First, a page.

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Questions tagged [enzymes]

Enzymes are macromolecular biological catalysts that alter the rate of a reaction. Use this tag for question regarding enzyme kinetics, classification and action.

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Lack of control group in experiment?

I'm doing an experiment for Year 11 Biology to model how increasing the surface area of a potato affects the height of bubbles produced during a chemical reaction. It's supposed to show the ...
Katherine's user avatar
6 votes
2 answers
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What does ‘D’ in GADP (glyceraldehyde 3-phosphate) stand for?

Wikipedia says glyceraldehyde-3-phosphate can be abbreviated as G3P, GA3P, GADP, GAP, TP, GALP or PGAL, and many resources seem to use GADP as its abbreviation. I have no idea where ‘D’ came from. ...
chrononaute's user avatar
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Why FeMoco is not more widely adapted in industry

FeMoco has been a popular topic for case-study in computing chemistry. Unfortunately I don't think my understanding on the issue is complete because I still have some questions. If we already know ...
Minh Triet's user avatar
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Reason for differences in AChE aging/reactivation kinetics between neutral and charged organophosphorus inhibitors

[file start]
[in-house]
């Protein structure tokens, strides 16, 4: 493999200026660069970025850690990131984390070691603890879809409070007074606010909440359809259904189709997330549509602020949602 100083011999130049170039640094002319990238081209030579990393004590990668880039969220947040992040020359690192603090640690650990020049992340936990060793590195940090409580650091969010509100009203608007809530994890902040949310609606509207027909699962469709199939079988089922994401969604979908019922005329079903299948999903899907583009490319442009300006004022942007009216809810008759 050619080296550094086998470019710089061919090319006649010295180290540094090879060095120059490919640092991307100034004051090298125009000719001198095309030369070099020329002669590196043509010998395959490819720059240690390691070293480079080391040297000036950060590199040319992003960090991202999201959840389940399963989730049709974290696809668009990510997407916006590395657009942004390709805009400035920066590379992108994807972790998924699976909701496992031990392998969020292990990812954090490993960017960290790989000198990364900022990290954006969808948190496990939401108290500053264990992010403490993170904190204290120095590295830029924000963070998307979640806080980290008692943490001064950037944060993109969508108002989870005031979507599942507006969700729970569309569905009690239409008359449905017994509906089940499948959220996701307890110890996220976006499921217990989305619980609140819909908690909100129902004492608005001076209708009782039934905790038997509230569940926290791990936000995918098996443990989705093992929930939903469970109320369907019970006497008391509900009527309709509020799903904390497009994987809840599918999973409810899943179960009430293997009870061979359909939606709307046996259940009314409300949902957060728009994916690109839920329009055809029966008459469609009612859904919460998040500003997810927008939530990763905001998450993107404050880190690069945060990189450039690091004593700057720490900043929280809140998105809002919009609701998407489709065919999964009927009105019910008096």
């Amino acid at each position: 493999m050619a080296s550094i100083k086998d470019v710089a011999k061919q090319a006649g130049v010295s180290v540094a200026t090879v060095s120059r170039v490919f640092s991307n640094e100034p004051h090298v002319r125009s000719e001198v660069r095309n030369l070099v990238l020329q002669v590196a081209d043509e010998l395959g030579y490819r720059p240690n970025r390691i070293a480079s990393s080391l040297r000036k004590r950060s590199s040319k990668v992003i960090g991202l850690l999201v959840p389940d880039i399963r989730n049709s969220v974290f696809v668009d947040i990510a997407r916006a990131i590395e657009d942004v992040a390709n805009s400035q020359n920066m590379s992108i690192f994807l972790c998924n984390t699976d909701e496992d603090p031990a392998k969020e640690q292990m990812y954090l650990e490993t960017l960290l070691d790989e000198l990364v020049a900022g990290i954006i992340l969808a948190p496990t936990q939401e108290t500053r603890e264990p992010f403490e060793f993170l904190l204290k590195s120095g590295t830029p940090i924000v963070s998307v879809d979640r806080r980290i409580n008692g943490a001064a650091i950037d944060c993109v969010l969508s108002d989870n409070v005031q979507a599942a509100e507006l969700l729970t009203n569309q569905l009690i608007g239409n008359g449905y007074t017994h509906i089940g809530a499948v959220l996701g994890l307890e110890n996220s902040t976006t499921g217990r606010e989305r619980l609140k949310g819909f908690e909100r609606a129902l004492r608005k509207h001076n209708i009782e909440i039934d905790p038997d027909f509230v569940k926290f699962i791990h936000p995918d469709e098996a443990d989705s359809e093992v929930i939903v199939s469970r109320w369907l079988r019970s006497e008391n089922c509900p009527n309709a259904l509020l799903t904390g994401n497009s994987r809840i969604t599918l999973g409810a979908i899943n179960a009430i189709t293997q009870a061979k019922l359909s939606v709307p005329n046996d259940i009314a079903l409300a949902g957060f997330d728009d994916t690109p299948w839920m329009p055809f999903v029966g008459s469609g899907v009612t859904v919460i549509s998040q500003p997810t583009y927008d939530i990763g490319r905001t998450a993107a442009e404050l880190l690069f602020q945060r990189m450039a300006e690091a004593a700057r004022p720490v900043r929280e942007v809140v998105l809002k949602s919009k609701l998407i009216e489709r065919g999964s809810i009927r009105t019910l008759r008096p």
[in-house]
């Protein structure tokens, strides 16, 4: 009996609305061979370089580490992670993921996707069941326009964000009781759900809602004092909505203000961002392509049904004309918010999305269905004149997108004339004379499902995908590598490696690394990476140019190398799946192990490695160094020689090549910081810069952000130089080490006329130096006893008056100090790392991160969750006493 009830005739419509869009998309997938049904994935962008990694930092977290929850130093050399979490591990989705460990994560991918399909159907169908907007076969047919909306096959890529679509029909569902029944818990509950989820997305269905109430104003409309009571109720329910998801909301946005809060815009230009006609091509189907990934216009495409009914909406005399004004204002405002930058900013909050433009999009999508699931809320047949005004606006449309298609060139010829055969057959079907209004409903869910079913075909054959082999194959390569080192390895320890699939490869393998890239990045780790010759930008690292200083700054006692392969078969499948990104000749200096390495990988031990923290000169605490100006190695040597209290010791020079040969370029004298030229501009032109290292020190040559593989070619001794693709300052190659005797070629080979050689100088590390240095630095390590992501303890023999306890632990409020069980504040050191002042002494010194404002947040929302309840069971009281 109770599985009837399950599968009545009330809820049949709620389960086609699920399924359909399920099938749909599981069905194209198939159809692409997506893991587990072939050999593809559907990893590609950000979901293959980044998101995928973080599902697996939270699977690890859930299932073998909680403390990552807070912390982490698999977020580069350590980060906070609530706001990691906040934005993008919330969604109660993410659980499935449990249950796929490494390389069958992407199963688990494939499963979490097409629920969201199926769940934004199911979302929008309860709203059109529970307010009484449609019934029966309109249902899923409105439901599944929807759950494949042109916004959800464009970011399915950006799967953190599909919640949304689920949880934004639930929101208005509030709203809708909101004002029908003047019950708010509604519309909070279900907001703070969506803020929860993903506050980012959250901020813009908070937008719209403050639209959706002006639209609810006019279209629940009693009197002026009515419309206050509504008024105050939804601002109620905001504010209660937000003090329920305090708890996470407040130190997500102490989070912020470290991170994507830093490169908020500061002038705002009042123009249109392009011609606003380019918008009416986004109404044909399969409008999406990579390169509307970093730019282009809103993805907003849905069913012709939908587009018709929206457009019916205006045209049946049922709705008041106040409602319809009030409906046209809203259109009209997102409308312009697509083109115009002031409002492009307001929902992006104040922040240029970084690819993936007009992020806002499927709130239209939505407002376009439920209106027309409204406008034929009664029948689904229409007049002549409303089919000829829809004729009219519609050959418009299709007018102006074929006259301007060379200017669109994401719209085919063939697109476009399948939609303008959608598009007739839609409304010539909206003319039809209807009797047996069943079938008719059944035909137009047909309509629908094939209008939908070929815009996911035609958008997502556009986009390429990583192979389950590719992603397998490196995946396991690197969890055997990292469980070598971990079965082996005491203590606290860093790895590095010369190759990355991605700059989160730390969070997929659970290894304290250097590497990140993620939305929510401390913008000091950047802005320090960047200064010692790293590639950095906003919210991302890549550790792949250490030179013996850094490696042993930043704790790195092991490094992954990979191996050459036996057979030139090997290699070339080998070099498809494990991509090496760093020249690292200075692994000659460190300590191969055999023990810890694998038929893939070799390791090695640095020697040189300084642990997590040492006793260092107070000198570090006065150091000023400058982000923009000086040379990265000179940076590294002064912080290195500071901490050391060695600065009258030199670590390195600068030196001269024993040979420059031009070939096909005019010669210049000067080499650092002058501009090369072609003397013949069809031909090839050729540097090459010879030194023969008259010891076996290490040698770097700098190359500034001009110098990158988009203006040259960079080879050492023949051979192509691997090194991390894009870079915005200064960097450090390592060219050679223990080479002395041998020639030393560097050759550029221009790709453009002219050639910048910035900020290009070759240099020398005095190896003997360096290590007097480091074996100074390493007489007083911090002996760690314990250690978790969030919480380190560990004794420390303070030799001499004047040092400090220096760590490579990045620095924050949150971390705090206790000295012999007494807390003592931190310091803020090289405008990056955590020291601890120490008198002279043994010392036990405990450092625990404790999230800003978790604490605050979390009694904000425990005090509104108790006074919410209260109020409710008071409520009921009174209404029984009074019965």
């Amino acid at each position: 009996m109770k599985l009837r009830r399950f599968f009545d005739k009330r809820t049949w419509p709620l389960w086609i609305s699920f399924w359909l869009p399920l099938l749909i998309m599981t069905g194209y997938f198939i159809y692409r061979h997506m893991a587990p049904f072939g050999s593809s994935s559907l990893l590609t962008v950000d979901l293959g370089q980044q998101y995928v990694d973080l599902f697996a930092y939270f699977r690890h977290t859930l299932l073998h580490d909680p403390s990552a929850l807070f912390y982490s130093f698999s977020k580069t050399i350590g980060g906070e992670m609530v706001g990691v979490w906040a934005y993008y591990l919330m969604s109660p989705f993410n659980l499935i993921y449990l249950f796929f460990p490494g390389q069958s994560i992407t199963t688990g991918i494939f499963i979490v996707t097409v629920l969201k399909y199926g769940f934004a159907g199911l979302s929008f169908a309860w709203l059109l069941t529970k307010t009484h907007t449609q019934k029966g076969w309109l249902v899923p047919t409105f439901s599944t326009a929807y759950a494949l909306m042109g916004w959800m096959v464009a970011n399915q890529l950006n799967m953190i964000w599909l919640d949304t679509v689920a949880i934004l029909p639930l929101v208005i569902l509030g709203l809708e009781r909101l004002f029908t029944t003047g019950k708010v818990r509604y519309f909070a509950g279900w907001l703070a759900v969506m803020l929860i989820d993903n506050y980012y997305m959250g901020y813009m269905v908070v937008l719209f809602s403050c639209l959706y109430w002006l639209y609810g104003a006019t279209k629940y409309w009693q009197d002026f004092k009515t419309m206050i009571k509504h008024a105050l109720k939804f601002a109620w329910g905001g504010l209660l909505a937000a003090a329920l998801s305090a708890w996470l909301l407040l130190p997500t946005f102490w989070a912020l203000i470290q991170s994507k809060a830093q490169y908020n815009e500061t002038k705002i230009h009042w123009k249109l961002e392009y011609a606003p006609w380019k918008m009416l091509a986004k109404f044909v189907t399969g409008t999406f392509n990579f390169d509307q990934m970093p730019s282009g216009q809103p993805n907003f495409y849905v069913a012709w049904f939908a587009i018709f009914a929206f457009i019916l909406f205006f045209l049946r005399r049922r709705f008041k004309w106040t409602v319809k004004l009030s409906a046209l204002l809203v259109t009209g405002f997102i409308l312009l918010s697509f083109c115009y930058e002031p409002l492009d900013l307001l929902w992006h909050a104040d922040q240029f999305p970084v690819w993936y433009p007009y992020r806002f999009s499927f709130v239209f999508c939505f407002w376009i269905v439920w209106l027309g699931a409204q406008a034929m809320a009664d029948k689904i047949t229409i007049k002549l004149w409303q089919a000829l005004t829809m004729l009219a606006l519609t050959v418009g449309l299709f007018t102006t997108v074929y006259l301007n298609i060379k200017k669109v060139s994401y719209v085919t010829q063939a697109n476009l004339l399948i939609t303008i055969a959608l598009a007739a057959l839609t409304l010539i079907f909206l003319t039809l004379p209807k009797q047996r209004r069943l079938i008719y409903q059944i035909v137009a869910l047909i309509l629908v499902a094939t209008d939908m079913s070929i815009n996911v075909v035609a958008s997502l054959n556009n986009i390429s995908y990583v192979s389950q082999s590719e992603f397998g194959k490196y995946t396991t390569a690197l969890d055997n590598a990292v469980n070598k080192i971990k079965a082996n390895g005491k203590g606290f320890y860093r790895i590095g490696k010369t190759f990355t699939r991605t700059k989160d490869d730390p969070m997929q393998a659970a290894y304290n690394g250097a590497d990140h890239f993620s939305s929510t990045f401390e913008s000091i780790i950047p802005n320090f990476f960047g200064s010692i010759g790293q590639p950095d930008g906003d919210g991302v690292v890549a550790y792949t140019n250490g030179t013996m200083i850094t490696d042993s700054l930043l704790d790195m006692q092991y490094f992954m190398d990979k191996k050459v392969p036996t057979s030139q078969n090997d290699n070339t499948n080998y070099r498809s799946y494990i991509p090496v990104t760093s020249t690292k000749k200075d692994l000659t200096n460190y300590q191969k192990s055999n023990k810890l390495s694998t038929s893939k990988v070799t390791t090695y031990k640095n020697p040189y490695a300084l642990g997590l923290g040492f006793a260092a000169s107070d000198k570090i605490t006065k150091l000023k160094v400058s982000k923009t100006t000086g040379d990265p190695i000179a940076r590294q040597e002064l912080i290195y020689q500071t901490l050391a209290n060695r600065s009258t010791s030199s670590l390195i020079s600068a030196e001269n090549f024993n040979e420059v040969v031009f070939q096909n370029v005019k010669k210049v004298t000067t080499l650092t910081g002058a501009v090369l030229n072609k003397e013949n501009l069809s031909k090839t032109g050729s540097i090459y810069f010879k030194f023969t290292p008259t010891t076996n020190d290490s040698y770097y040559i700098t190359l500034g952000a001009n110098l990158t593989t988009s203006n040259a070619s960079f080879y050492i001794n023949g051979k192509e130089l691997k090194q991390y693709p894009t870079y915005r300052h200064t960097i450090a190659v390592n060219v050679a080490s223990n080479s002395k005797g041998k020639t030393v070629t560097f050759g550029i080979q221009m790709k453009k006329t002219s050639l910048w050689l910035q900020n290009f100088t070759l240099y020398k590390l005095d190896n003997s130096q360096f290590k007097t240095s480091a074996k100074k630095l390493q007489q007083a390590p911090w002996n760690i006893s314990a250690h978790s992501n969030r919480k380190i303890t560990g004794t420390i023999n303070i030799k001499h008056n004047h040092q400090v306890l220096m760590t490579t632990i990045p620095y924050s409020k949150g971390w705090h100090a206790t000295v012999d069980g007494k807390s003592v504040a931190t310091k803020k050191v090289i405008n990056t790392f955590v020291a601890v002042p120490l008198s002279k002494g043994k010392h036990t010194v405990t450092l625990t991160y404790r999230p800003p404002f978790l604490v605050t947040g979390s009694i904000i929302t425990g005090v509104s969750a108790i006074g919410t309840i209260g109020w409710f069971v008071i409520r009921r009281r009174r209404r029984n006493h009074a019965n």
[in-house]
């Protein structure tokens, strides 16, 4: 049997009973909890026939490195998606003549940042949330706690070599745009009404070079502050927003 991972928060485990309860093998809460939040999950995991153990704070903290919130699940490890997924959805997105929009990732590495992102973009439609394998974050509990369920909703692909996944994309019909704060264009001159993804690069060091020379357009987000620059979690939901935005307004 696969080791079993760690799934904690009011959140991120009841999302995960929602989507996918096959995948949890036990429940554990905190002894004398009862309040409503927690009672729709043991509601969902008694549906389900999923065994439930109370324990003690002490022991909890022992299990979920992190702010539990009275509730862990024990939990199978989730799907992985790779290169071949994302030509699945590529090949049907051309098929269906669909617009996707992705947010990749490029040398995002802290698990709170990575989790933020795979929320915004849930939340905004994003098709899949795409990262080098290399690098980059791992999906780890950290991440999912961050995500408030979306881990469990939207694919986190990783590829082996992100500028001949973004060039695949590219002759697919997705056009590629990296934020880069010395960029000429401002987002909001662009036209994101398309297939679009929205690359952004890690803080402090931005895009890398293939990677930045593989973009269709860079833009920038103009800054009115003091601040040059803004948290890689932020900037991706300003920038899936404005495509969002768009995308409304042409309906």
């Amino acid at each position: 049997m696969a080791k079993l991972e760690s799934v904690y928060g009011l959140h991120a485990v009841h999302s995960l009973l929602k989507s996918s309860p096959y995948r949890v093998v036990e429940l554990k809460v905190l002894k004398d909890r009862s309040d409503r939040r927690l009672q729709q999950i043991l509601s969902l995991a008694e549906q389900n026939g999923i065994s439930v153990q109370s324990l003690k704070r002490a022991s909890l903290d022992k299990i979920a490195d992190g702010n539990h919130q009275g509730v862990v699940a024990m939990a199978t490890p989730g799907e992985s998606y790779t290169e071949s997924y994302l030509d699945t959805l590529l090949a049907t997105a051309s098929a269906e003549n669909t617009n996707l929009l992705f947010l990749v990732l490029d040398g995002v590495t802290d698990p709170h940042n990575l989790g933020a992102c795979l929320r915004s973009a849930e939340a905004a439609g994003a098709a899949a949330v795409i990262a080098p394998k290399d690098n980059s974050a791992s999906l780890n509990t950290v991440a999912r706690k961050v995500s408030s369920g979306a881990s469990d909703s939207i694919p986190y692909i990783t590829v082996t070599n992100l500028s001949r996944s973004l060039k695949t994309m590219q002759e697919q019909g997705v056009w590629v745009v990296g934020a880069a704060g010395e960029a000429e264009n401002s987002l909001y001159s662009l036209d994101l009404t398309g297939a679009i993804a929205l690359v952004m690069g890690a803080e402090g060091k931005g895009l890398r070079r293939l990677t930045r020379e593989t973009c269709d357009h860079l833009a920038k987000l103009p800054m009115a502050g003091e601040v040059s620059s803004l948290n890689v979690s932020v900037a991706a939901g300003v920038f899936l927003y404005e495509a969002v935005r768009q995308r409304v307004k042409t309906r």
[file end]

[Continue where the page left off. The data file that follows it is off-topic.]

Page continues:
According to the referenced papers, acetylcholinesterase that has been inhibited by an organophosphate possessing thiocholine as its leaving group is more susceptible to reactivation by oxime ...
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Enzymatic mechanism of Lipase

When lipase catalyses the hydrolysis of a triglyceride (oil/fat) which bond does it break and why? What about in the case of saponification (triglyceride + NaOH) in the presence of lipase? Is the same ...
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Why Michaelis Menten Assumption of equilibrium is necessary to integrate rate of ES production

I read in my textbook that the assumptions of equilibrium and of steady state used by Michaelis and Menten were simplifying assumptions intended to make the following equation one that can be ...
Zak's user avatar
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Effect of presence of competitive inhibitor on observed reaction constant

Suppose there is a solution of enzyme, its substrate, a competitive inhibitor, and a suicide inhibitor. The reaction rate constant for the reaction of the suicide inhibitor with the enzyme is known. ...